Professional soldier Sergeant George Bentley was the latest casualty of war to be reported in the columns of the Ashbourne Telegraph as the town prepared for the third Christmas of the conflict.
Bentley, of Cubley, had been killed on November 29 in action in France. The paper recorded that he had enlisted with the Royal Marine Artillery in September 1899 and therefore completed 17 years’ service.
“He had seen a good deal of foreign service, and was one of the guard of honour to the Duke of Connaught when he went to open the South African parliament in 1910. Sergt Bentley was all through the campaign in German West Africa with General Botha and subsequently returned to England. After a short training at Bexhill-on-sea, he was sent out to the front attached to the South African heavy Artillery. He was 33 years of age.”
Ashbourne’s Red Cross Hospital had received a fresh draft of wounded soldiers from Derby and all the beds would be full for Christmas.
It was reported that Mr GM Bond had given £5 to provide dinner on Christmas Day.
“As most of the men were in the trenches last Christmas it is hoped to make them thoroughly enjoy their Christmas here this year.”
The paper printed a lengthy list of donations, which this week included: 472 pints of milk for November from Nestle, Cigarettes from Mr Doxey and Miss Probert, two rabbits from Mr and Mrs Tomlinson of Swinscoe, four eggs from Ida Wibberley, tripe from Mr Hollingworth and pickled cabbage from Mrs Harvey Bond.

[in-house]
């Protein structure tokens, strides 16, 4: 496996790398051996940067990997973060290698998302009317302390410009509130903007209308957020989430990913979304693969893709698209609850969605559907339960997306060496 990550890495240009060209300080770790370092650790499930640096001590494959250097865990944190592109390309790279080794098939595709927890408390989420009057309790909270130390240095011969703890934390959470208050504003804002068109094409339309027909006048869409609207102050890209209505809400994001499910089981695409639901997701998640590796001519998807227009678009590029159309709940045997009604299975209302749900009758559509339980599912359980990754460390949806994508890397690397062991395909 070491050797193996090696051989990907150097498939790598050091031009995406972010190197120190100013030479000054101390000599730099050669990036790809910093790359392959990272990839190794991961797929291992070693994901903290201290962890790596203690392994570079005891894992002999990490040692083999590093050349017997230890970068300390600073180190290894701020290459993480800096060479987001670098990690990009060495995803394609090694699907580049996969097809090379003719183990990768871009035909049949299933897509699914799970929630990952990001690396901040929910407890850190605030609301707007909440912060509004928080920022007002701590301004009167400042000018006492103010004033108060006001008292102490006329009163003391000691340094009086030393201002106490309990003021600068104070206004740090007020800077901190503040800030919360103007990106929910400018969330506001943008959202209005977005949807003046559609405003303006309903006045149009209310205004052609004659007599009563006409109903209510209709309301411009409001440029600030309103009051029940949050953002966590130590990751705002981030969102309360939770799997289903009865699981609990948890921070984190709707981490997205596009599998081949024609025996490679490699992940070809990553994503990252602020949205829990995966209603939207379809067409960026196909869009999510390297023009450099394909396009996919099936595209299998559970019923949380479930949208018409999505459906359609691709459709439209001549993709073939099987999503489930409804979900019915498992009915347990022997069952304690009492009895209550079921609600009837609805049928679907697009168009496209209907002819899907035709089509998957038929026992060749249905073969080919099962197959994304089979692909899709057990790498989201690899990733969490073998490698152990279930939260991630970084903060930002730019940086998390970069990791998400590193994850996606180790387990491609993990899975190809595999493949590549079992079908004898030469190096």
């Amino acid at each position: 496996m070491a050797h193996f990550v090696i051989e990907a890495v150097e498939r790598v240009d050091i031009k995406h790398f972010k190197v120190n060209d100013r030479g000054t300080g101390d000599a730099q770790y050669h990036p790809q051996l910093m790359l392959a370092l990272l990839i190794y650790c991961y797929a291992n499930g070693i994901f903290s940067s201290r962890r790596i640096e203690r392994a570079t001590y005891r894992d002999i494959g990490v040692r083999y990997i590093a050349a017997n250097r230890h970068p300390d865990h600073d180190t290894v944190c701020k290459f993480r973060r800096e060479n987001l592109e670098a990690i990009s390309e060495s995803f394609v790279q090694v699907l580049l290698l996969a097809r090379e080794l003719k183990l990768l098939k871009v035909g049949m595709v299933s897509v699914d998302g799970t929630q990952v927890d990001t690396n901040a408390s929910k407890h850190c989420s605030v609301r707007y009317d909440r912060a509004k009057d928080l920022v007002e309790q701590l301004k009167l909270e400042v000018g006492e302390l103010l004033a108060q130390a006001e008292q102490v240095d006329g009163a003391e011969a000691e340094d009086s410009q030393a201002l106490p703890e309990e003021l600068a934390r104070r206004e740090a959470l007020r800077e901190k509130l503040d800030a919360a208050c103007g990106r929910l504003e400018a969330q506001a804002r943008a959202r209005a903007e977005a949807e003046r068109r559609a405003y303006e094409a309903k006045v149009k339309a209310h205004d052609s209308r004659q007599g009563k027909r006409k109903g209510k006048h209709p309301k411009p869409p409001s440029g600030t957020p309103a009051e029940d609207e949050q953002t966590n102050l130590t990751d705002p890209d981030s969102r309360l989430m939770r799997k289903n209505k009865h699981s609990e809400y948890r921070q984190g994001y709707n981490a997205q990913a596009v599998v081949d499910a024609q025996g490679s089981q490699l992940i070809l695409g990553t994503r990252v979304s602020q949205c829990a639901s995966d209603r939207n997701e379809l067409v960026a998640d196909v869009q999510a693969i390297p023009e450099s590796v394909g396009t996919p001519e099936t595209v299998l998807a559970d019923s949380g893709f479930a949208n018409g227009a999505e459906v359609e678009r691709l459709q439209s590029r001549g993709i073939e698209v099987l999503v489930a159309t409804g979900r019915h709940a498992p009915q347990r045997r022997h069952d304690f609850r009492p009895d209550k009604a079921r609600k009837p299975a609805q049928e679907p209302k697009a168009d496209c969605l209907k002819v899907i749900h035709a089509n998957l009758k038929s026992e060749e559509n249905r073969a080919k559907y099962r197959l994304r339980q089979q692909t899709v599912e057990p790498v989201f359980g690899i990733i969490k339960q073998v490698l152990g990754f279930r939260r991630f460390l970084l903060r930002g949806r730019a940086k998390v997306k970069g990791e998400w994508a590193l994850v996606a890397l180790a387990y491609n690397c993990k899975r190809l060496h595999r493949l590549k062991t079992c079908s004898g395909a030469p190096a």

JH Henstock, the publisher of the Ashbourne Telegraph exhorted readers to shop for Christmas gifts at his Market Place shop.
“To avoid disappointing the children their presents must be bought at the shop they know. The children crowd round our window; and really our selection of Toys this year is magnificent. Here we have every modern toy that a child could wish for; and the Stocking can be filled with British made Toys economically and well.”
- My fellow researcher and former De Montfort University colleague John Dilley is conducting a similar real-time project with the Market Harborough Advertiser. Check out his Newspapers and the Great Warblog